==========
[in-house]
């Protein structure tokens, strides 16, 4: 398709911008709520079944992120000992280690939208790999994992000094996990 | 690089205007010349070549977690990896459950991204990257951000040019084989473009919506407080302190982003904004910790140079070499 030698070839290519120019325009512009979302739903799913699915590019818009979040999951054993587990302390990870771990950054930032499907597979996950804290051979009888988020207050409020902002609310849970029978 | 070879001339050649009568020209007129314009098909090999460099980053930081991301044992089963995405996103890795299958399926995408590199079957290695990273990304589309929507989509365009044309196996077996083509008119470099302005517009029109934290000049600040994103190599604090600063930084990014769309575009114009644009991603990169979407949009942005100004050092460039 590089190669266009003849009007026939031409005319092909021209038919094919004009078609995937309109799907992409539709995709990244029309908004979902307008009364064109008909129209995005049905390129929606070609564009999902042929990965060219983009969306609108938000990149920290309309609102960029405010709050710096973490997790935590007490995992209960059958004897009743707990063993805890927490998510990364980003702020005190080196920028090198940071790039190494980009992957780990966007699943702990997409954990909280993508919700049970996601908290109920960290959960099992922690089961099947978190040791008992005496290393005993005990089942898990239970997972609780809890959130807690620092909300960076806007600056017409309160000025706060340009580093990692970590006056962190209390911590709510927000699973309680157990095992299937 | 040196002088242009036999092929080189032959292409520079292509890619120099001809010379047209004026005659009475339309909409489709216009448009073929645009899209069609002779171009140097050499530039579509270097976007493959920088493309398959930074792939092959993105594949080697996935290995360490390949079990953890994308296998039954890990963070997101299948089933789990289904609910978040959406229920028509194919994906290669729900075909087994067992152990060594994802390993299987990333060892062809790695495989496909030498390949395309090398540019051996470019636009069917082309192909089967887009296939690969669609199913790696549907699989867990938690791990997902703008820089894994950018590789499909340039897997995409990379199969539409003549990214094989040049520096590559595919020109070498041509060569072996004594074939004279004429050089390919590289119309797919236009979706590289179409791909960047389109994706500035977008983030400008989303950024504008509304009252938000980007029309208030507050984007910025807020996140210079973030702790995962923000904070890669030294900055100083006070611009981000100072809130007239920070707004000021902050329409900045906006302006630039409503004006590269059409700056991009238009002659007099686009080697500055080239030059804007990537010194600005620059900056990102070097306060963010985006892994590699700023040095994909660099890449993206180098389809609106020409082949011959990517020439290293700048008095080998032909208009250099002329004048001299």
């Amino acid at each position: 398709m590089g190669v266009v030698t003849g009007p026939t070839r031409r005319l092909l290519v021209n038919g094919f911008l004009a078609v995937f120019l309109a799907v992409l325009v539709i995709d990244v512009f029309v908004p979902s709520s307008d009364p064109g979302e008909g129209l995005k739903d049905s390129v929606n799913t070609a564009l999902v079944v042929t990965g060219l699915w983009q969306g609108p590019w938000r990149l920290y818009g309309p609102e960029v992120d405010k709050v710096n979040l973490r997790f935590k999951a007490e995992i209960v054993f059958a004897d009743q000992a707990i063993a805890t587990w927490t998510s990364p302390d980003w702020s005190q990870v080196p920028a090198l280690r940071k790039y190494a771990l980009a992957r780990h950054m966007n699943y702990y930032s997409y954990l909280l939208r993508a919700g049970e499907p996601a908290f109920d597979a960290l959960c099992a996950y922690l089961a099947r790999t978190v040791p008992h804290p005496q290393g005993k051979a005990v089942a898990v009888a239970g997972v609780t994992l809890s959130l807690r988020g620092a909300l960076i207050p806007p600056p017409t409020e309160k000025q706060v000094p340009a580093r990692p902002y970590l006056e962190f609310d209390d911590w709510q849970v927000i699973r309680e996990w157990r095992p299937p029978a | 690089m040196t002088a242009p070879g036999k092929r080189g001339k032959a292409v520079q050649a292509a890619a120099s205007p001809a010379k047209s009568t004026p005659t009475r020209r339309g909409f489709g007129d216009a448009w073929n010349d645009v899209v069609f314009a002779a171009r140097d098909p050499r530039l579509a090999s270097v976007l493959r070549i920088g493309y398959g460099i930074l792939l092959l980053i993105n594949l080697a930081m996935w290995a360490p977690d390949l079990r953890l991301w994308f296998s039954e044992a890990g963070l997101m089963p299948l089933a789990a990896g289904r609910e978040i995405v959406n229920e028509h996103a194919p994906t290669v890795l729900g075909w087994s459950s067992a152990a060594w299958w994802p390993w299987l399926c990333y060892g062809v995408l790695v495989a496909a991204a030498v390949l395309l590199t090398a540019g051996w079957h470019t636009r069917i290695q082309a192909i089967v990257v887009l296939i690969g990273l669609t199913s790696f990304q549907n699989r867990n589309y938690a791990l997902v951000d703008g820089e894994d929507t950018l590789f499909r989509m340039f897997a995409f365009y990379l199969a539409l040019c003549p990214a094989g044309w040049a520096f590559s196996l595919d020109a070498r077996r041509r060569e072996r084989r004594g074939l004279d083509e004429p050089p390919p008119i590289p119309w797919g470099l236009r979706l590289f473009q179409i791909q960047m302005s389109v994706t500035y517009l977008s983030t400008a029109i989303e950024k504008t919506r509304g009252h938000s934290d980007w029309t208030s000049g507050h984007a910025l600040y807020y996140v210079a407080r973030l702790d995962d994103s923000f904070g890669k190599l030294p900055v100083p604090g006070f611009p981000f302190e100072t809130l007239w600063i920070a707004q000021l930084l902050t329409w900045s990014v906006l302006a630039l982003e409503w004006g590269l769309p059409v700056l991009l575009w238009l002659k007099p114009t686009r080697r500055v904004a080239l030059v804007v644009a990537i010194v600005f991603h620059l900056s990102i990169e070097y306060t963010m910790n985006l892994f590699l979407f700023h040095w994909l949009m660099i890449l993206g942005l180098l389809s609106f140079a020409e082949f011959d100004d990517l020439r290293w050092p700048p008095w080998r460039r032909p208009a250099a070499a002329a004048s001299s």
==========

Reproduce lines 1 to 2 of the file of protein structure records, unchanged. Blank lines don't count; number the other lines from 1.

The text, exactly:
[in-house]
């Protein structure tokens, strides 16, 4: 398709911008709520079944992120000992280690939208790999994992000094996990 | 690089205007010349070549977690990896459950991204990257951000040019084989473009919506407080302190982003904004910790140079070499 030698070839290519120019325009512009979302739903799913699915590019818009979040999951054993587990302390990870771990950054930032499907597979996950804290051979009888988020207050409020902002609310849970029978 | 070879001339050649009568020209007129314009098909090999460099980053930081991301044992089963995405996103890795299958399926995408590199079957290695990273990304589309929507989509365009044309196996077996083509008119470099302005517009029109934290000049600040994103190599604090600063930084990014769309575009114009644009991603990169979407949009942005100004050092460039 590089190669266009003849009007026939031409005319092909021209038919094919004009078609995937309109799907992409539709995709990244029309908004979902307008009364064109008909129209995005049905390129929606070609564009999902042929990965060219983009969306609108938000990149920290309309609102960029405010709050710096973490997790935590007490995992209960059958004897009743707990063993805890927490998510990364980003702020005190080196920028090198940071790039190494980009992957780990966007699943702990997409954990909280993508919700049970996601908290109920960290959960099992922690089961099947978190040791008992005496290393005993005990089942898990239970997972609780809890959130807690620092909300960076806007600056017409309160000025706060340009580093990692970590006056962190209390911590709510927000699973309680157990095992299937 | 040196002088242009036999092929080189032959292409520079292509890619120099001809010379047209004026005659009475339309909409489709216009448009073929645009899209069609002779171009140097050499530039579509270097976007493959920088493309398959930074792939092959993105594949080697996935290995360490390949079990953890994308296998039954890990963070997101299948089933789990289904609910978040959406229920028509194919994906290669729900075909087994067992152990060594994802390993299987990333060892062809790695495989496909030498390949395309090398540019051996470019636009069917082309192909089967887009296939690969669609199913790696549907699989867990938690791990997902703008820089894994950018590789499909340039897997995409990379199969539409003549990214094989040049520096590559595919020109070498041509060569072996004594074939004279004429050089390919590289119309797919236009979706590289179409791909960047389109994706500035977008983030400008989303950024504008509304009252938000980007029309208030507050984007910025807020996140210079973030702790995962923000904070890669030294900055100083006070611009981000100072809130007239920070707004000021902050329409900045906006302006630039409503004006590269059409700056991009238009002659007099686009080697500055080239030059804007990537010194600005620059900056990102070097306060963010985006892994590699700023040095994909660099890449993206180098389809609106020409082949011959990517020439290293700048008095080998032909208009250099002329004048001299």